Progressive Business Publication Scam Alert
Identity thieves are constantly creating new ways to scam unsuspecting people. That’s why it’s essential to recognize the three most common technology-related scams known as Phishing, Vishing and SMiShing.
Phishing scams use email, while Vishing attacks come over land telephones. SMiShing scams target the users of mobile devices.
The common element to all three scams is to collect confidential personal and financial information.
Here’s a closer look at how they work.
Phising is an attempt to get your password or credit card number by sending out phony email that looks like it comes from a trustworthy entity, usually a bank but possibly also a social website, an online payment processor or even an IT company. The phony email contains a link to a site that looks and feels like a real company.
If you click the link and go to the site, you’re directed to enter financial or other details, even to log in if it’s a mock up of your real bank site.
But even if you do none of these, the site has probably already downloaded malware onto your computer to try to capture your private information.
The term Phising is derived from fishing, and is a reference to baiting a victim into biting on a malicious link, etc.
Vishing scams use Internet-based telephone systems to gain access to private and personal data. The term comes from “voice” and phishing. It goes like this: You answer the phone and an automated recording informs you your credit card, or maybe your bank account, had suspicious or fraudulent activity and you need to call a certain number right away.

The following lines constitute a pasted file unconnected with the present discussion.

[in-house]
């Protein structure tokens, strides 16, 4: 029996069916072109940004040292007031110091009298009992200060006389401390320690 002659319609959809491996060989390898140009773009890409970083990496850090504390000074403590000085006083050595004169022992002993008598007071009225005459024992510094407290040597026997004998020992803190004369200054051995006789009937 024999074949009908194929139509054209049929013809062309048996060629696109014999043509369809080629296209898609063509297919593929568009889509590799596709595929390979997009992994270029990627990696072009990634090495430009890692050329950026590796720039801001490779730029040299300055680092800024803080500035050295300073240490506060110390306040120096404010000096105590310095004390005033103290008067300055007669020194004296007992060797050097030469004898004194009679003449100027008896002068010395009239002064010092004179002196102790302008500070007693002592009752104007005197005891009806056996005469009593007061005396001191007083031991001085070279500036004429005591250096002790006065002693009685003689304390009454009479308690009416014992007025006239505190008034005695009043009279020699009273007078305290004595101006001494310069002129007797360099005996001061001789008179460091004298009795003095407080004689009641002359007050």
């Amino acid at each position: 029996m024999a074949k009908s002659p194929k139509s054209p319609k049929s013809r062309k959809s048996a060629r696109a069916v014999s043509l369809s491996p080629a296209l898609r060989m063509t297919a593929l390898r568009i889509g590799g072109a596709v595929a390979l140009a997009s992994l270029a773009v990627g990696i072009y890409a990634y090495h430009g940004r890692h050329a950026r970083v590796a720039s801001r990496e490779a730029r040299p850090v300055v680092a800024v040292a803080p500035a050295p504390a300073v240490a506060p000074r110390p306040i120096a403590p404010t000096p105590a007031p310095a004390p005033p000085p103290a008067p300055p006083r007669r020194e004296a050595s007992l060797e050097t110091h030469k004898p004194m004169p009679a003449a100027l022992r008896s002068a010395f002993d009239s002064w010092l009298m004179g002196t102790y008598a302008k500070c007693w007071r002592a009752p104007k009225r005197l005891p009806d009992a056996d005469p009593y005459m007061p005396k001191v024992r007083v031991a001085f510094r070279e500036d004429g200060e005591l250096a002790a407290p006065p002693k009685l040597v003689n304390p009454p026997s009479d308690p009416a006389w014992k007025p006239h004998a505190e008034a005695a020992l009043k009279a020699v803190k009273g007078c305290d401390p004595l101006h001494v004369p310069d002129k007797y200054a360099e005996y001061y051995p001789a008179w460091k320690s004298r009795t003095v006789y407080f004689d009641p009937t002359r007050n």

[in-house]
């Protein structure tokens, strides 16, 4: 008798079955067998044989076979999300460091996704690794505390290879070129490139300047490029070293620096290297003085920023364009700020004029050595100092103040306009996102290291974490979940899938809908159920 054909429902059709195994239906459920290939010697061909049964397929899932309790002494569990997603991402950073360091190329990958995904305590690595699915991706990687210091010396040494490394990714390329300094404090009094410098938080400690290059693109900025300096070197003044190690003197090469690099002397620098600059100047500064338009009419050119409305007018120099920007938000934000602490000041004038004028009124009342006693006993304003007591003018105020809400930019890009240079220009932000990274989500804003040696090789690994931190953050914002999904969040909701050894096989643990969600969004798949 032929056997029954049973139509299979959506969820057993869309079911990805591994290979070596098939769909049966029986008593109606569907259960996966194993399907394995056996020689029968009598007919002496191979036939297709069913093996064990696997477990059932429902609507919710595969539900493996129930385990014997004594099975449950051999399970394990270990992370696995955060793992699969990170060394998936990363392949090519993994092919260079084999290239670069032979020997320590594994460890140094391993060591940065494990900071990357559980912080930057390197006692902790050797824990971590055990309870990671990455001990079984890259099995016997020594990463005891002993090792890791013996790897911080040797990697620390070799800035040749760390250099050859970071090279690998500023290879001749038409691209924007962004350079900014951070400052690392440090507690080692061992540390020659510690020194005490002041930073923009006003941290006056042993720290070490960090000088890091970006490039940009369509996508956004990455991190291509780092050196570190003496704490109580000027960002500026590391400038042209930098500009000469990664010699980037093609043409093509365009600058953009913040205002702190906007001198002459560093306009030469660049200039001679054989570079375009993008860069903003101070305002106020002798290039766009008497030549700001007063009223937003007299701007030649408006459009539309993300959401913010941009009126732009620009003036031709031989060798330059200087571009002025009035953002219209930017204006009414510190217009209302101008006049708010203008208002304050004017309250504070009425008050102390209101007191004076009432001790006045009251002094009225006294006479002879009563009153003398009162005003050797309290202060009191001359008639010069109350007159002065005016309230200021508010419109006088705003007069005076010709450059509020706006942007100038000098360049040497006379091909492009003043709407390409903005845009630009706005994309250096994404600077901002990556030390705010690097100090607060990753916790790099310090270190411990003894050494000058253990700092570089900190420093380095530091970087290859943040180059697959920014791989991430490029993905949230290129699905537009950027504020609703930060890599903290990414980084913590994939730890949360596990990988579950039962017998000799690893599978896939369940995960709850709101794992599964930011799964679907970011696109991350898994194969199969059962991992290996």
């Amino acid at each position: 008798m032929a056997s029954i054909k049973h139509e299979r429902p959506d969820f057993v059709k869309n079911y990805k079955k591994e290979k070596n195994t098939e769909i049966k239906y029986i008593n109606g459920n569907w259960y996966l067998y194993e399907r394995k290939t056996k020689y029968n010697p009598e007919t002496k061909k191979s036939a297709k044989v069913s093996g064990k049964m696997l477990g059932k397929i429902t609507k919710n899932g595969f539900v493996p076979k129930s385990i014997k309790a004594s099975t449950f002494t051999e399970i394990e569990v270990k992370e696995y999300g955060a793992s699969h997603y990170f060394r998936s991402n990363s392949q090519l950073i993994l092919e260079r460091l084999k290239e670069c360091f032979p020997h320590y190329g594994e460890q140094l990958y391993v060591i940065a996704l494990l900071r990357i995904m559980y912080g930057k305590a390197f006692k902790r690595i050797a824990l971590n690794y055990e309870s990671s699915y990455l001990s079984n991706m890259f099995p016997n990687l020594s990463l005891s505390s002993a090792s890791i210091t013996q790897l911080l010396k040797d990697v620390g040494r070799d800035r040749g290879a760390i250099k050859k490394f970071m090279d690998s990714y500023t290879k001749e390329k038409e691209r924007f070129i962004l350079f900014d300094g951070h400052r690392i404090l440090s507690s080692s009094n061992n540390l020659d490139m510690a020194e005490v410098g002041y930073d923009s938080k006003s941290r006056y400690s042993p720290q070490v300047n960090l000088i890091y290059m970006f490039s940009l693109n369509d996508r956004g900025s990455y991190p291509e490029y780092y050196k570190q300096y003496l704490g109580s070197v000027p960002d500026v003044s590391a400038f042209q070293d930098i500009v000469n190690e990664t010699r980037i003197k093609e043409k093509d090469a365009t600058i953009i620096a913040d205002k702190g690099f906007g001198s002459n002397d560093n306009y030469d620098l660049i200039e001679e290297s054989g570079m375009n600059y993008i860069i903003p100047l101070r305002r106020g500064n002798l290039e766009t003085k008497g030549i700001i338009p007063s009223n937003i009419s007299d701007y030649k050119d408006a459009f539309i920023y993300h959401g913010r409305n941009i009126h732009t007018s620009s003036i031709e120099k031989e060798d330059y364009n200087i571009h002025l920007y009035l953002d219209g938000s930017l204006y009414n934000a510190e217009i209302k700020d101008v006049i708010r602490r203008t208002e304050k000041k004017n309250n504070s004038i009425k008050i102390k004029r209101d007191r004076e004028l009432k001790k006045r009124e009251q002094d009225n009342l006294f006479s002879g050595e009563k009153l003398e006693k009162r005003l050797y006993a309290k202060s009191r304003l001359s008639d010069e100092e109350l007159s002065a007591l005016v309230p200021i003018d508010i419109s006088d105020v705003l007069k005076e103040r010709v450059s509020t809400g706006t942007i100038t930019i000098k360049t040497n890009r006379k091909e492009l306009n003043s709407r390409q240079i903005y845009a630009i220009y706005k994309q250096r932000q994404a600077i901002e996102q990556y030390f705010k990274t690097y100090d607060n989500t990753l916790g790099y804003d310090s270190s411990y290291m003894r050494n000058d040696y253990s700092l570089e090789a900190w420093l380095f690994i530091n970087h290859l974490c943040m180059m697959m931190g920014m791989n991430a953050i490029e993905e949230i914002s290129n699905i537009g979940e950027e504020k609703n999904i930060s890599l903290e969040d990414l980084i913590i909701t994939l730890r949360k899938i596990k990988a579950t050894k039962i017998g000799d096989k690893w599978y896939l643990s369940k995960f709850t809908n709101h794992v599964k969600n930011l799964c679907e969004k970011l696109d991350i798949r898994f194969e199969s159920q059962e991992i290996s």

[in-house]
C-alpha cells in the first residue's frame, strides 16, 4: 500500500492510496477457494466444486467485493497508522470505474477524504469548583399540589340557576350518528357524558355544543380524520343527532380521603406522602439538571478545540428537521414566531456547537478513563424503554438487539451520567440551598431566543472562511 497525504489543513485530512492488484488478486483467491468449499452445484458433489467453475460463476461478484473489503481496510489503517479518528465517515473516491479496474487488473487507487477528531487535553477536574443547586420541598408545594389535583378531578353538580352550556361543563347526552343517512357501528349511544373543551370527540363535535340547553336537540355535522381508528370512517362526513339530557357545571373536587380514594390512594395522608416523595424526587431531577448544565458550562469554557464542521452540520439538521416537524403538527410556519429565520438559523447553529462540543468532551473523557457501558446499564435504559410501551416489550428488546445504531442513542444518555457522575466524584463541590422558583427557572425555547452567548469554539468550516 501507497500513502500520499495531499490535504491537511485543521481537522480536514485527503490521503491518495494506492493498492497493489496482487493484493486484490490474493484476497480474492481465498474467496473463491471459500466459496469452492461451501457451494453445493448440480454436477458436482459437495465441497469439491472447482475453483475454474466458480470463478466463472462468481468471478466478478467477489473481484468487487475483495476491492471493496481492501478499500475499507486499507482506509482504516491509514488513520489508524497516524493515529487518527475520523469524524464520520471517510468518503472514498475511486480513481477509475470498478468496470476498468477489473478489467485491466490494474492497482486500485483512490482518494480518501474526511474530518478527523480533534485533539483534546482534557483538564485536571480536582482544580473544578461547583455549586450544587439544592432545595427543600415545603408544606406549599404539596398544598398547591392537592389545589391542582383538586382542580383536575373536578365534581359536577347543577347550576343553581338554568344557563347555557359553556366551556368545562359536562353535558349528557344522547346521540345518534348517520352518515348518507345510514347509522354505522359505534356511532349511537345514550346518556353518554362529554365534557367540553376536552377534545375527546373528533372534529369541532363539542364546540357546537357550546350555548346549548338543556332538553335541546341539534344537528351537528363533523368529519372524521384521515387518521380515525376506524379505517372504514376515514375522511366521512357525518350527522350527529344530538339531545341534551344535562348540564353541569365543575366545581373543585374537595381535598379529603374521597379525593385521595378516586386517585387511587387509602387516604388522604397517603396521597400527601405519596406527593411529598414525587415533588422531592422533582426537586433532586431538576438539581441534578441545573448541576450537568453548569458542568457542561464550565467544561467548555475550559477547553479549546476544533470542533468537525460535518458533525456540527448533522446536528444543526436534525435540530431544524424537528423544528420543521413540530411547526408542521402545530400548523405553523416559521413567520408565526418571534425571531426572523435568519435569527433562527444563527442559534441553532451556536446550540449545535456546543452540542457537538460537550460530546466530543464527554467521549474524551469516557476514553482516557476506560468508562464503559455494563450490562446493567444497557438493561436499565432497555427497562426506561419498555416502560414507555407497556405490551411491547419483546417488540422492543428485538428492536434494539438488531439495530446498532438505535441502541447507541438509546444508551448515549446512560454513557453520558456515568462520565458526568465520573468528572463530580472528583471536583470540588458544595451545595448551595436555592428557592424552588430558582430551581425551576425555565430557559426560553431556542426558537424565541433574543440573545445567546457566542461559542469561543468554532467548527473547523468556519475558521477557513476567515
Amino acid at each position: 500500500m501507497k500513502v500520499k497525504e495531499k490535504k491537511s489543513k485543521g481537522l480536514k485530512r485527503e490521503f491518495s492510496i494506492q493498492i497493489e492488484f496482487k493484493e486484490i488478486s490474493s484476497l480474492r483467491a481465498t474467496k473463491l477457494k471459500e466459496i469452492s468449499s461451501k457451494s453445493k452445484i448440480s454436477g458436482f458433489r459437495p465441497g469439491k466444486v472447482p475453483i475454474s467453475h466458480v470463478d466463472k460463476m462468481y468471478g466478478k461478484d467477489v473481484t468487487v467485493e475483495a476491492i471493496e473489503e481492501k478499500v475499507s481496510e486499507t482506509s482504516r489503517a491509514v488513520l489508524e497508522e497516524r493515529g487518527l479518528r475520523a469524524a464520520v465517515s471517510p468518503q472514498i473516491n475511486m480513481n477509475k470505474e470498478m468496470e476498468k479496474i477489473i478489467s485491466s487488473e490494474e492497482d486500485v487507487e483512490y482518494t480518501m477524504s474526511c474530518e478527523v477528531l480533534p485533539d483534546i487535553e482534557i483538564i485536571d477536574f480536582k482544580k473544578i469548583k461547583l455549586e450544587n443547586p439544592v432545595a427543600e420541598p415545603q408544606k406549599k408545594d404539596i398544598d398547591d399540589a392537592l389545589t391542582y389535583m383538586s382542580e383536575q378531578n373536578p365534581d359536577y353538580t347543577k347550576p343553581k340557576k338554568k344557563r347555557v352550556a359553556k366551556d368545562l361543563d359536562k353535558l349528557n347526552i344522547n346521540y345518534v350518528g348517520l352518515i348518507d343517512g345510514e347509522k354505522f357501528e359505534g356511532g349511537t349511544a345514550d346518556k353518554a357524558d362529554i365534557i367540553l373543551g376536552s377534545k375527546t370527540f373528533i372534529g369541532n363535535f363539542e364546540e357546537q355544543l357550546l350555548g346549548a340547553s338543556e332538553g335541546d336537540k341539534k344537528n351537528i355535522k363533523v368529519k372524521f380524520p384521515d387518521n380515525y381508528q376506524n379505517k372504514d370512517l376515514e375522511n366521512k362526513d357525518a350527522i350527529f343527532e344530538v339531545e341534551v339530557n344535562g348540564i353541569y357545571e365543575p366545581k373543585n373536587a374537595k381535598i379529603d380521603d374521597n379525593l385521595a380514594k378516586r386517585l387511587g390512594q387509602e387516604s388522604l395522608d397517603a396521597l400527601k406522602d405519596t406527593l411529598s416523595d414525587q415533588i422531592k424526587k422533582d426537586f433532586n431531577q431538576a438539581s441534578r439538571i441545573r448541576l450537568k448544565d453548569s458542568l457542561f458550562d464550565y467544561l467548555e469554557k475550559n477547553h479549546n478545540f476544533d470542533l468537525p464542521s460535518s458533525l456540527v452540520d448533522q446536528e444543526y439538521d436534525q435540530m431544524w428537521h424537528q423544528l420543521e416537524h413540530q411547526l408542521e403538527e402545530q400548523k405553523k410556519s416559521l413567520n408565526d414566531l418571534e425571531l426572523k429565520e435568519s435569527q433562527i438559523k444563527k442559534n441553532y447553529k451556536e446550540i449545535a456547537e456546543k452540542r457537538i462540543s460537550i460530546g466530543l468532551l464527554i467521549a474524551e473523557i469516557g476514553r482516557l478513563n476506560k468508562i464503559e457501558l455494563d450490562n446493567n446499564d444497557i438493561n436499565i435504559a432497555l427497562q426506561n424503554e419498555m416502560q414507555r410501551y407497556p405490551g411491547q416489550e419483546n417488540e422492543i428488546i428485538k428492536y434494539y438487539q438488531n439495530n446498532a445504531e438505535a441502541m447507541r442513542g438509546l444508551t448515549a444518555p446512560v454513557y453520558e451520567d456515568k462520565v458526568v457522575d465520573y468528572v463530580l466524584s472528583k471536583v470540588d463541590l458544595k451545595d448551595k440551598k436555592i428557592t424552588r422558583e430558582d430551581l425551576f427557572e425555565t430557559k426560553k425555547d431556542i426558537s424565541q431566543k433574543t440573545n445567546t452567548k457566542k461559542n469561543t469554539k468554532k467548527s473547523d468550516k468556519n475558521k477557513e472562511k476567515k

The recording tells you the number to call and says your account or card has been deactivated until further notice. When you call, you get another recording telling you to enter your bank or credit card number on the key pad to confirm who you are. Don’t do it.
This kind of scam is also used to get a security PIN, expiration date, date of birth, etc.
SMiShing is similar to the other scams, but uses cell phone text messages to deliver the bait and get someone to divulge personal information. The name is a combination of Short Message Service technology and phishing.
The hook in this scam is a website or phone number the user is required to connect with.
SmiShing often involves something that needs immediate attention, such as confirming you’ve signed up for a discounted subscription, and you’ll be charged $8 a day unless you cancel the order. Then it gives you a phone number to call to cancel.
Of course, you can’t cancel without entering your vital personal and financial information, which is the raison d’etre behind the scam in the first place.
A recent variation of this involved retail giant WalMart, which issued a fraud alert regarding a large number of SmiShing texts that offered a phony $1,000 gift card as bait.
The key to handling all three of these scams requires the same reality check: If you feel a need to contact your bank or credit card company, use the number on the back of your credit card or call or visit a branch office you know for sure is real!